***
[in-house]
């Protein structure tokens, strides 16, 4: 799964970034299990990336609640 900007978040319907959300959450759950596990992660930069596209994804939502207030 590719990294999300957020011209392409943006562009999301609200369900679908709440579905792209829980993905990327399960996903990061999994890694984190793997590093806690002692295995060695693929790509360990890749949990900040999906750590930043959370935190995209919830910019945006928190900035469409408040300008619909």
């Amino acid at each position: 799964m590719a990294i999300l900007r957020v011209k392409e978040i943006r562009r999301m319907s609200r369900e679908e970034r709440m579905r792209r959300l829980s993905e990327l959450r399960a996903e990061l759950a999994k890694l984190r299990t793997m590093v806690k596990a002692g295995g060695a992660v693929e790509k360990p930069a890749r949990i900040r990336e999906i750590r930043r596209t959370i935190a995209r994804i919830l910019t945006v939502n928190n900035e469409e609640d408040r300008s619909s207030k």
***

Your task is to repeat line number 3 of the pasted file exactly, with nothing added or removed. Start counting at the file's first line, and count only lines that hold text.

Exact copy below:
């Amino acid at each position: 799964m590719a990294i999300l900007r957020v011209k392409e978040i943006r562009r999301m319907s609200r369900e679908e970034r709440m579905r792209r959300l829980s993905e990327l959450r399960a996903e990061l759950a999994k890694l984190r299990t793997m590093v806690k596990a002692g295995g060695a992660v693929e790509k360990p930069a890749r949990i900040r990336e999906i750590r930043r596209t959370i935190a995209r994804i919830l910019t945006v939502n928190n900035e469409e609640d408040r300008s619909s207030k």